Carolina Mudcats (Class-A Advanced)
Record: 55-52, 14-15 in July
MVP: Trey Supak (2-1, 2.83 ERA, 0.94 WHIP, .210 batting average against)
Despite being stocked with top prospects, especially on the offensive side, the Mudcats continued to struggle to play to their potential in July. Outfielder Trent Clark led the offense with his patient eye at the plate (.240/.360/.423, 10 SB). Outfielder Monte Harrison adjusted well after his promotion from Class-A Wisconsin, hitting .238/.315/.438 with four home runs. Infielder Isan Diaz improved from his horrendous June, hitting .266/.405/.383. However, three prospects were shadows of themselves: Jake Gatewood, Lucas Erceg, and Corey Ray. After a resurgent June, Erceg slid back down to a .230 average for the month, but still managed a .452 slugging percentage. He will need to improve his plate discipline, as he garnered only five walks in 113 at-bats. Gatewood, while not wholly unimpressive, hit .255/.311/.382, a far cry from the vast improvement he displayed at the plate over the first two months of the year. Finally, Corey Ray has been absolutely lost lately, hitting .193/.265/.307 for the month. For the fifth pick in last year’s MLB Draft, that line is extremely concerning, especially given that this is Ray’s second taste of Class-A Advanced. These three need to improve, especially Erceg and Ray who are considered to be part of the future core.
The picture looks a bit brighter for the club’s top pitching prospects. Kodi Mederios showed marked improvement. A .183 batting average against and a 0.98 WHIP accompanied his 4.04 ERA, offering hope that he is finally getting back on track and just running into a bit of bad luck. Trey Supak seems to have adjusted to Class-A Advanced after a second month at the level, going 2-1 with a 2.83 ERA in six games (four starts). Nate Griep has continued to shut down the ninth inning, giving up no runs in eight appearances and accumulating four saves. On the contrary to these success stories, Marcos Diplan went 2-2 with a 5.16 ERA and a 1.65 WHIP. As one of 2016’s breakout performers, Diplan’s showing this year has been disappointing to say the least.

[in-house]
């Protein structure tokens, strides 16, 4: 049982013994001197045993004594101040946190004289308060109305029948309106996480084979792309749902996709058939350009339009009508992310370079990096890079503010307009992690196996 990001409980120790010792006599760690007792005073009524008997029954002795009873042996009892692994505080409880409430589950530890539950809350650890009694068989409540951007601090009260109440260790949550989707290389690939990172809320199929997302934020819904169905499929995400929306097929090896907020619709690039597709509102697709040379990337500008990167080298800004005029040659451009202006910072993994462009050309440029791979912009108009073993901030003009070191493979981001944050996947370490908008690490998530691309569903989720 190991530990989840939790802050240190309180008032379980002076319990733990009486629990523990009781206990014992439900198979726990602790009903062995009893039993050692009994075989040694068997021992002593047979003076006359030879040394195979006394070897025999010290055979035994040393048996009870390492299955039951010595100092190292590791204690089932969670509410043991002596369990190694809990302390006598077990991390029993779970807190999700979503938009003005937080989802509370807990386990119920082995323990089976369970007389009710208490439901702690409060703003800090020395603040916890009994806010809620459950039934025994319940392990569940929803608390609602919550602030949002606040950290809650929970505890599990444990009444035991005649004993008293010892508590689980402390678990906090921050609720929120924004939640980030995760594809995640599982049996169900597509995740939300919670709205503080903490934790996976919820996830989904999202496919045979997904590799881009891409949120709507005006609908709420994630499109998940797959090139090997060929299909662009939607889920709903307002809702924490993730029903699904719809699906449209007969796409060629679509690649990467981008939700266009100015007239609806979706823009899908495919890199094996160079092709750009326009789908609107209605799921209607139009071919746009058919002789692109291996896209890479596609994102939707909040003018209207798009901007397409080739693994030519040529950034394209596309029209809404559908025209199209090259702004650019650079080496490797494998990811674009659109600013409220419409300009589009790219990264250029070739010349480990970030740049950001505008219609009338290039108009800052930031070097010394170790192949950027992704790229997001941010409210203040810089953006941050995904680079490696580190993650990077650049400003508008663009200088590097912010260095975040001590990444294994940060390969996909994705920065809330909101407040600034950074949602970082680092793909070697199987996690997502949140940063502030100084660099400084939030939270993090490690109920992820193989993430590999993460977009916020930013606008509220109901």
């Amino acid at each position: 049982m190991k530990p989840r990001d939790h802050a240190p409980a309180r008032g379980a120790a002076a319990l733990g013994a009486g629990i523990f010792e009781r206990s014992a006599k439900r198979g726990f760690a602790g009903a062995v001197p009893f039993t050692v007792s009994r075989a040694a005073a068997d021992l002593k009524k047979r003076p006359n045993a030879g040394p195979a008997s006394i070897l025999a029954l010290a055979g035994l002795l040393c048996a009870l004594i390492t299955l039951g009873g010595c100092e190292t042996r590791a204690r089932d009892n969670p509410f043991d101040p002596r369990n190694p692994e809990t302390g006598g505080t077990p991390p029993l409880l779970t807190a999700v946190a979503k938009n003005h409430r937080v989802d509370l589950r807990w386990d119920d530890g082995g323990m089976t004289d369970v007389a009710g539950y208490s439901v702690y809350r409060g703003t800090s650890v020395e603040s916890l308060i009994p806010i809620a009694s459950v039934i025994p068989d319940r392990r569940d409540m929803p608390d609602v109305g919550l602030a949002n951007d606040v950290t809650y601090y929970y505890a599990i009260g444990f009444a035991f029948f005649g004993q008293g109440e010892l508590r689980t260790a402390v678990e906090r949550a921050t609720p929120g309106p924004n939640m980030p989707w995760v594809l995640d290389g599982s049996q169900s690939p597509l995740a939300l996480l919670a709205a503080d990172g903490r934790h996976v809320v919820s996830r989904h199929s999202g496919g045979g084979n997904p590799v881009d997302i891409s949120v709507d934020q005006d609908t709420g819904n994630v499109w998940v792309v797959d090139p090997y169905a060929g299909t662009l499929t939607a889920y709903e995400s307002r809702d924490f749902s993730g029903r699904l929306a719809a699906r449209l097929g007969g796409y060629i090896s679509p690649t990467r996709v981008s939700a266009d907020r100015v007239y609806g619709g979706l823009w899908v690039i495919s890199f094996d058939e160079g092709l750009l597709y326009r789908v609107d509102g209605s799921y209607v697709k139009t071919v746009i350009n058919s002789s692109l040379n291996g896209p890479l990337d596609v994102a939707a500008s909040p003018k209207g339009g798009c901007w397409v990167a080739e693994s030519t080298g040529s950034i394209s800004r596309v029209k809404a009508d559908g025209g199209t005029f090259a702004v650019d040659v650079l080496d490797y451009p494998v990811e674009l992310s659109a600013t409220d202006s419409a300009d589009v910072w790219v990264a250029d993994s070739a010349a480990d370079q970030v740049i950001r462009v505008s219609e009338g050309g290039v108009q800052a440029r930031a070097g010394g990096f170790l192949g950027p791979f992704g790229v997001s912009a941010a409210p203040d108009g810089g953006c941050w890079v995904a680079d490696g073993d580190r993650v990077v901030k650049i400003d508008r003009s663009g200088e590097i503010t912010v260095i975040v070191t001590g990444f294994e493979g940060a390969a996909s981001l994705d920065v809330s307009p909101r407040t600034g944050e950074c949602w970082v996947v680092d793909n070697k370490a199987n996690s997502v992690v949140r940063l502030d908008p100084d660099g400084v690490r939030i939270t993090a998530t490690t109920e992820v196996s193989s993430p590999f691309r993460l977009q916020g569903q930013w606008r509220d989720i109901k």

This team still has time to live up to their potential, but it is concerning how pronounced and prolonged the struggles of some of their top prospects have been. Hopefully it all comes together soon.
Wisconsin Timber Rattlers (Class-A)
Record: 43-63, 12-15 in July
MVP: Thomas Jankins (3-0, 0.86 ERA, 0.76 WHIP, .164 batting average against)
This team is starting to turn it around. Aided by the addition of 2017 first-rounder Keston Hiura (.408/.420/.592), this is starting to look like a dangerous lineup. Weston Wilson has anchored the middle of the order, hitting .305/.365/.524 with 4 HR and 22 RBI. Tucker Neuhaus (.288/.338/.485) is starting to show the promise that made him a 2nd Round draft pick. The offense also will be aided by the promotion of outfielder Zach Clark, who hit .263/.370/.432 at Rookie-Level Helena before his recent call-up. Contrary to all this success, catcher Mario Feliciano has taken a huge step back, hitting .192/.263/.288 over the month. The long season seems to be wearing down the 18-year-old catcher, which everyone knew was a strong possibility going into the year. In addition, shortstop Devin Hairston, this year’s sixth round draft choice, has labored to a .163/.281/.225 in his introduction to professional baseball.
The arms have fallen into line as well. Zack Brown carried over his standout performance from June, going 2-2 with a 2.10 ERA and 36 strikeouts in six games. Thomas Jankins was the most impressive of the bunch, absolutely tearing apart the Midwest League. 19-year-old Carlos Herrera (2-0, 2.21 ERA, .136 batting average against) pitched extraordinarily well given that this is his first action above rookie-level ball. Josh Pennington (4.26 ERA) is showing well in his first action this season after coming off the disabled list. While this team’s staff does not have the hype of some of the other Brewers’ affiliates, they are quietly making quite a statement with their success.
Rookie-Level Players to Watch
KJ Harrison, Catcher (.327/.462/.442)
Dallas Carroll, Third Baseman (.336/.418/.525)
Nic Pierre, Outfielder (.346/.386/.474)
Payton Henry, Catcher (.248/.378/.505)
Tristen Lutz, Outfielder (.297/.366/.594)
Joaquin De La Cruz, Pitcher (3-0, 2.53 ERA, 37 K)
Je’Von Ward, Outfielder (.265/.294/.306)